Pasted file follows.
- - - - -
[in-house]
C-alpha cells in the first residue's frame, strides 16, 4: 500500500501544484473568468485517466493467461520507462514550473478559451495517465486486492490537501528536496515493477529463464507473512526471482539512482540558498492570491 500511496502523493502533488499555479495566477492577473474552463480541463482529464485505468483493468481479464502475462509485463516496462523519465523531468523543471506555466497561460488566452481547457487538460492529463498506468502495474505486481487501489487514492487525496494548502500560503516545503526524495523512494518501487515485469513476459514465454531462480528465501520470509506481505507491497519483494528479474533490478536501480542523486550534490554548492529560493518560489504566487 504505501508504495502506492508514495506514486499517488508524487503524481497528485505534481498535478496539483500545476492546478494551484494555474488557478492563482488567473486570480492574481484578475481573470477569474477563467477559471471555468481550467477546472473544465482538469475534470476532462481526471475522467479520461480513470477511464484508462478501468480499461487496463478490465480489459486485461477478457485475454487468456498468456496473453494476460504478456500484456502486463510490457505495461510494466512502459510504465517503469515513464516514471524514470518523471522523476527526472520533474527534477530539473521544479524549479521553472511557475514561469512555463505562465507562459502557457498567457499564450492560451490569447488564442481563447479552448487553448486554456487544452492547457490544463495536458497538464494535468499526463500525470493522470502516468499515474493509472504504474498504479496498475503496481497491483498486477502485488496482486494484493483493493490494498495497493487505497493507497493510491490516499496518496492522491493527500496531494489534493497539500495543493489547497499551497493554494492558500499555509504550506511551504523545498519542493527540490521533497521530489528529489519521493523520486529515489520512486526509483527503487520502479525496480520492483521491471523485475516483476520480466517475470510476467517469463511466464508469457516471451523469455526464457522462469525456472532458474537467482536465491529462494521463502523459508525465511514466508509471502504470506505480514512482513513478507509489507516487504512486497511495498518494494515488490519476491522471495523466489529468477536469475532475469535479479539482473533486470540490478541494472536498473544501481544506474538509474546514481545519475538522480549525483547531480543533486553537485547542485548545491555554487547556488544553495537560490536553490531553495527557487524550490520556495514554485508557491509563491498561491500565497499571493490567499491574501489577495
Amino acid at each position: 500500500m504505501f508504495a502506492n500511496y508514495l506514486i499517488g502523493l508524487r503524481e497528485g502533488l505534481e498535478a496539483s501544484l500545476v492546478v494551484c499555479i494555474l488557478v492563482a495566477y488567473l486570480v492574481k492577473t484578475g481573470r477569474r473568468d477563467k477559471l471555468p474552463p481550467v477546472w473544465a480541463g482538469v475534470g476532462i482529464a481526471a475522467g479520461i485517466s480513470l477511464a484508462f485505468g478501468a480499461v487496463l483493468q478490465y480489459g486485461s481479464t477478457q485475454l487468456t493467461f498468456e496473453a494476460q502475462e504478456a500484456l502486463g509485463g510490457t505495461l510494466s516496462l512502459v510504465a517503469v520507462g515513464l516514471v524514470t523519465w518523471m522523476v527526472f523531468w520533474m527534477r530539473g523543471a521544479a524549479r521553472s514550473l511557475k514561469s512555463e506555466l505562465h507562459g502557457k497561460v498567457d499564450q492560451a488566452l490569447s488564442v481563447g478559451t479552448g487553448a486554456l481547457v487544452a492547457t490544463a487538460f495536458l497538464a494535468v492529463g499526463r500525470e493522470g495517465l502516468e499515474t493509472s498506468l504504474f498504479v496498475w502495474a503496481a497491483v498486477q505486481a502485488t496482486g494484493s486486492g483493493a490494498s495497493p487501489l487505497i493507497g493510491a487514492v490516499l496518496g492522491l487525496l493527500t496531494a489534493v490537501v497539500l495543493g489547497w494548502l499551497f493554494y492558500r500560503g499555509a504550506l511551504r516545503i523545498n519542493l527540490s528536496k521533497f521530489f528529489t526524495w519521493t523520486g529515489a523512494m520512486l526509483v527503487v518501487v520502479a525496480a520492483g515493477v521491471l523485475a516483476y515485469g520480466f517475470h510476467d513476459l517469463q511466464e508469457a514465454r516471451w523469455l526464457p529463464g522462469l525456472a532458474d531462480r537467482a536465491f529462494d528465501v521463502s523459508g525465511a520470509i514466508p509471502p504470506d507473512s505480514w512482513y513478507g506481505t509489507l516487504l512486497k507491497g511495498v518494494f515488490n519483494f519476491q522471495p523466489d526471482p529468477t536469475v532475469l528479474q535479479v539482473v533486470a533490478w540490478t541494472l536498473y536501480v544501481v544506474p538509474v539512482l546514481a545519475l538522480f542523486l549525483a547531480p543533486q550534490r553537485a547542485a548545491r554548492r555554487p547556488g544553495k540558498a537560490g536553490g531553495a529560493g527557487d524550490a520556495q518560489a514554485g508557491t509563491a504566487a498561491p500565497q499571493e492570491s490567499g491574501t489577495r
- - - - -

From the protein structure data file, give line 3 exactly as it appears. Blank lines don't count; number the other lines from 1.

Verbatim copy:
Amino acid at each position: 500500500m504505501f508504495a502506492n500511496y508514495l506514486i499517488g502523493l508524487r503524481e497528485g502533488l505534481e498535478a496539483s501544484l500545476v492546478v494551484c499555479i494555474l488557478v492563482a495566477y488567473l486570480v492574481k492577473t484578475g481573470r477569474r473568468d477563467k477559471l471555468p474552463p481550467v477546472w473544465a480541463g482538469v475534470g476532462i482529464a481526471a475522467g479520461i485517466s480513470l477511464a484508462f485505468g478501468a480499461v487496463l483493468q478490465y480489459g486485461s481479464t477478457q485475454l487468456t493467461f498468456e496473453a494476460q502475462e504478456a500484456l502486463g509485463g510490457t505495461l510494466s516496462l512502459v510504465a517503469v520507462g515513464l516514471v524514470t523519465w518523471m522523476v527526472f523531468w520533474m527534477r530539473g523543471a521544479a524549479r521553472s514550473l511557475k514561469s512555463e506555466l505562465h507562459g502557457k497561460v498567457d499564450q492560451a488566452l490569447s488564442v481563447g478559451t479552448g487553448a486554456l481547457v487544452a492547457t490544463a487538460f495536458l497538464a494535468v492529463g499526463r500525470e493522470g495517465l502516468e499515474t493509472s498506468l504504474f498504479v496498475w502495474a503496481a497491483v498486477q505486481a502485488t496482486g494484493s486486492g483493493a490494498s495497493p487501489l487505497i493507497g493510491a487514492v490516499l496518496g492522491l487525496l493527500t496531494a489534493v490537501v497539500l495543493g489547497w494548502l499551497f493554494y492558500r500560503g499555509a504550506l511551504r516545503i523545498n519542493l527540490s528536496k521533497f521530489f528529489t526524495w519521493t523520486g529515489a523512494m520512486l526509483v527503487v518501487v520502479a525496480a520492483g515493477v521491471l523485475a516483476y515485469g520480466f517475470h510476467d513476459l517469463q511466464e508469457a514465454r516471451w523469455l526464457p529463464g522462469l525456472a532458474d531462480r537467482a536465491f529462494d528465501v521463502s523459508g525465511a520470509i514466508p509471502p504470506d507473512s505480514w512482513y513478507g506481505t509489507l516487504l512486497k507491497g511495498v518494494f515488490n519483494f519476491q522471495p523466489d526471482p529468477t536469475v532475469l528479474q535479479v539482473v533486470a533490478w540490478t541494472l536498473y536501480v544501481v544506474p538509474v539512482l546514481a545519475l538522480f542523486l549525483a547531480p543533486q550534490r553537485a547542485a548545491r554548492r555554487p547556488g544553495k540558498a537560490g536553490g531553495a529560493g527557487d524550490a520556495q518560489a514554485g508557491t509563491a504566487a498561491p500565497q499571493e492570491s490567499g491574501t489577495r